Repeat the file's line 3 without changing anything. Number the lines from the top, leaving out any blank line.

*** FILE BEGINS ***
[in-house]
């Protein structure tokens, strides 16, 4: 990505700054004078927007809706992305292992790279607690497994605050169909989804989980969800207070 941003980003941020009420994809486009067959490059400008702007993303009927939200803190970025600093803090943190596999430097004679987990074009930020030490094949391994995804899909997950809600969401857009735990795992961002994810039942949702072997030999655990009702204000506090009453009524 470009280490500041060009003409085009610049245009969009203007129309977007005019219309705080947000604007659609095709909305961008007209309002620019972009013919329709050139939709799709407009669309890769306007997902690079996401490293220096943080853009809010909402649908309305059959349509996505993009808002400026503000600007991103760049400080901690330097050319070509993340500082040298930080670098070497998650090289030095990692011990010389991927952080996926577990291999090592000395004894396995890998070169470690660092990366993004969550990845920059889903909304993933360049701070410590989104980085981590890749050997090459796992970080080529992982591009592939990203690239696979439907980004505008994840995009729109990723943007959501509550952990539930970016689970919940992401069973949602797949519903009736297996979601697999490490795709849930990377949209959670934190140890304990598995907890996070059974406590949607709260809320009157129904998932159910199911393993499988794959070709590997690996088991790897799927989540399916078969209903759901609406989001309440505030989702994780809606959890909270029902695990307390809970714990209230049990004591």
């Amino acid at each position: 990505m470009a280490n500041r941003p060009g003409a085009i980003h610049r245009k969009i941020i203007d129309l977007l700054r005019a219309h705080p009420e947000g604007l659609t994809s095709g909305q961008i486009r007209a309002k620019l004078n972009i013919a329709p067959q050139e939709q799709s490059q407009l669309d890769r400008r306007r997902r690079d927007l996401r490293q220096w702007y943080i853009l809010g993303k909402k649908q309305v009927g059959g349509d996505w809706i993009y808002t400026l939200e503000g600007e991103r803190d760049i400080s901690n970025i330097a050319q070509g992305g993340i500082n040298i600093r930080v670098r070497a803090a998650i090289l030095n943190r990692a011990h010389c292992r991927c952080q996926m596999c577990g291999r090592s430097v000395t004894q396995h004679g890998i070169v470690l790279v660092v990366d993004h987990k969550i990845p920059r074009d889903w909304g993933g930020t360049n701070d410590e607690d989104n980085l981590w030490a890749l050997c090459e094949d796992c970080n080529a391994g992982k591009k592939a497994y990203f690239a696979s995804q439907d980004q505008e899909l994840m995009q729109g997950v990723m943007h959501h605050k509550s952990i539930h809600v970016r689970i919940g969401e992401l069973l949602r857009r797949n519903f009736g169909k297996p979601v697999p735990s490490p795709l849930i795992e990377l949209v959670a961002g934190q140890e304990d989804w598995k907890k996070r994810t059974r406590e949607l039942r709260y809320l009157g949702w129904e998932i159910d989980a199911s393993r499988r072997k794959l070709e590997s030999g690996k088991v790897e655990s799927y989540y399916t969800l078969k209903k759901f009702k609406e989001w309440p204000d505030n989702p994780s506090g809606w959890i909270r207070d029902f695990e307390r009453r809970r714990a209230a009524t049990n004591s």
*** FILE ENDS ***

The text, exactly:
């Amino acid at each position: 990505m470009a280490n500041r941003p060009g003409a085009i980003h610049r245009k969009i941020i203007d129309l977007l700054r005019a219309h705080p009420e947000g604007l659609t994809s095709g909305q961008i486009r007209a309002k620019l004078n972009i013919a329709p067959q050139e939709q799709s490059q407009l669309d890769r400008r306007r997902r690079d927007l996401r490293q220096w702007y943080i853009l809010g993303k909402k649908q309305v009927g059959g349509d996505w809706i993009y808002t400026l939200e503000g600007e991103r803190d760049i400080s901690n970025i330097a050319q070509g992305g993340i500082n040298i600093r930080v670098r070497a803090a998650i090289l030095n943190r990692a011990h010389c292992r991927c952080q996926m596999c577990g291999r090592s430097v000395t004894q396995h004679g890998i070169v470690l790279v660092v990366d993004h987990k969550i990845p920059r074009d889903w909304g993933g930020t360049n701070d410590e607690d989104n980085l981590w030490a890749l050997c090459e094949d796992c970080n080529a391994g992982k591009k592939a497994y990203f690239a696979s995804q439907d980004q505008e899909l994840m995009q729109g997950v990723m943007h959501h605050k509550s952990i539930h809600v970016r689970i919940g969401e992401l069973l949602r857009r797949n519903f009736g169909k297996p979601v697999p735990s490490p795709l849930i795992e990377l949209v959670a961002g934190q140890e304990d989804w598995k907890k996070r994810t059974r406590e949607l039942r709260y809320l009157g949702w129904e998932i159910d989980a199911s393993r499988r072997k794959l070709e590997s030999g690996k088991v790897e655990s799927y989540y399916t969800l078969k209903k759901f009702k609406e989001w309440p204000d505030n989702p994780s506090g809606w959890i909270r207070d029902f695990e307390r009453r809970r714990a209230a009524t049990n004591s």